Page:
The Occupational Safety and Health Administration (OSHA) issued interim final rules regarding retaliation complaints under the Patient Protection and Affordable Care Act (PPACA). These rules, which became effective February 13, 2014, govern the employee protection (whistleblower) provisions of PPACA. The rules are intended to protect employees from retaliation for reporting PPACA violations, and establish procedures and time frames for handling retaliation complaints.
Section 1558 of PPACA amended the Fair Labor Standards Act to add section 18C. Section 18C protects employees against retaliation by an employer on account of the employee’s: (i) receiving a subsidy through a health care exchange; or (ii) providing information about a PPACA violation. As you are probably aware by now, if any full-time employee receives a tax credit or cost sharing reduction from a health care exchange because his or her employer does not offer an affordable coverage option that provides minimum value, the employer may be assessed a tax penalty. Thus, an employer could be motivated to retaliate against an employee who has received such a credit. The rules are designed to prevent an employer from retaliating against an employee for “causing” the employer to be assessed a tax penalty by receiving a subsidy.
Section 18C also prohibits retaliation against an employee because the employee provided information related to a PPACA violation, testified in a proceeding concerning a PPACA violation, assisted or participated in such a proceeding, or objected to—or refused to participate in—any activity that the employee reasonably believed to be in violation of PPACA. For example, if an employee believes she has been retaliated against because she provided information to the Federal Government regarding an employer not complying with the prohibition of lifetime dollar limits on coverage, or coverage of preventive services with no cost sharing, she can bring a claim under section 18C.
Retaliation can include any action taken with respect to an employee’s compensation or the terms, conditions or other privileges of employment. The rules list termination, discrimination, refusal to promote, intimidation, and reduction in hours as examples of some retaliatory activities. Individuals are protected from retaliation, not only by their own employers, but also by any other employer that provides their health insurance coverage (for example, their spouse’s employer). Also, the inclusion of reinstatement and preliminary reinstatement to an employee’s former position as remedies available for whistleblowers under Section 18C confirms that former employees can bring a section 18C complaint.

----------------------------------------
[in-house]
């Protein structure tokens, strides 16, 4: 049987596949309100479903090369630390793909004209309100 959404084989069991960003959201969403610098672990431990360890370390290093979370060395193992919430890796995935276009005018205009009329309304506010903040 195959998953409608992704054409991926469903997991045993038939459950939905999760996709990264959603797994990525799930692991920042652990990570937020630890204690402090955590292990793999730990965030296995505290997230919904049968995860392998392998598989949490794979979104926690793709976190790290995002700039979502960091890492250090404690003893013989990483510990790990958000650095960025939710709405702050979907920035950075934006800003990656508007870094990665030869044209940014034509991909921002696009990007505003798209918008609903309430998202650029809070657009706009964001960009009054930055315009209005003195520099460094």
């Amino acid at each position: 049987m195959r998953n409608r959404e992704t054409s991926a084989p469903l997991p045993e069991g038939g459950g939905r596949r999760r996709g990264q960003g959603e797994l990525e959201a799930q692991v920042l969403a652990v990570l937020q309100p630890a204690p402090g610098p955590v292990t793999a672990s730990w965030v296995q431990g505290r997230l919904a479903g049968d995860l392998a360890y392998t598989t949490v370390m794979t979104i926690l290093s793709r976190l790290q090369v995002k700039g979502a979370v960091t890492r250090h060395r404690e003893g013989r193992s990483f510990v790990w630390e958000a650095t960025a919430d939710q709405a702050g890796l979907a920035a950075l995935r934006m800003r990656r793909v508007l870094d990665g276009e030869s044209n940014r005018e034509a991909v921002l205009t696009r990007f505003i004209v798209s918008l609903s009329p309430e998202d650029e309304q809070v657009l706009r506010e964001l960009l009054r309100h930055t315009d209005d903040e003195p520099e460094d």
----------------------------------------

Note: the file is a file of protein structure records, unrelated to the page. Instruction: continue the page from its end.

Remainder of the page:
An employee must file any complaint with the Secretary of Labor (the “Secretary”) within 180 days of the alleged retaliation. Upon receipt of the complaint, the Secretary will provide written notice to the party who is alleged to have committed the violation. If the Secretary finds that the employee has made a sufficient initial showing that the protected activity was a contributing factor in the alleged retaliatory action, the Secretary will, within 60 days of receipt of the complaint, give both parties an opportunity to submit a response and conduct an investigation. At that point, the burden of proof will shift to the employer to demonstrate, through clear and convincing evidence, that it would have taken the same adverse action in the absence of the protected activity.
After investigating a complaint, the Secretary will issue written findings and can issue a preliminary order for an employer to take remedial action, including reinstating the employee to his former position (with back pay), and providing compensatory damages to him, as well as all of his reasonable costs and expenses. Each party can then file objections and request a hearing with an administrative law judge before the Secretary issues a final order, which the Secretary must do within 120 days after the conclusion of a hearing. If the Secretary finds that the complaint is frivolous or has been brought in bad faith, it can award a prevailing employer up to $1,000 in attorney’s fees (realistically, this is likely to be only a small fraction of the employer’s total attorney’s fees). Finally, orders of the Secretary can be appealed to the appropriate United States Court of Appeals.
No employer wants to have to defend its employment actions in an investigation, hearing, or court case. Having to prove that its actions were not based on retaliation by “clear and convincing evidence” greatly adds to this burden. These whistleblower rules highlight why it is important for employers to clearly and appropriately document their reasons for taking employment actions. Careful compliance with PPACA, although helpful, will not shield an employer from these concerns—even if an employee is wrong about the alleged PPACA violation or the employee accepted a subsidy based on incorrect information, he can still allege retaliation.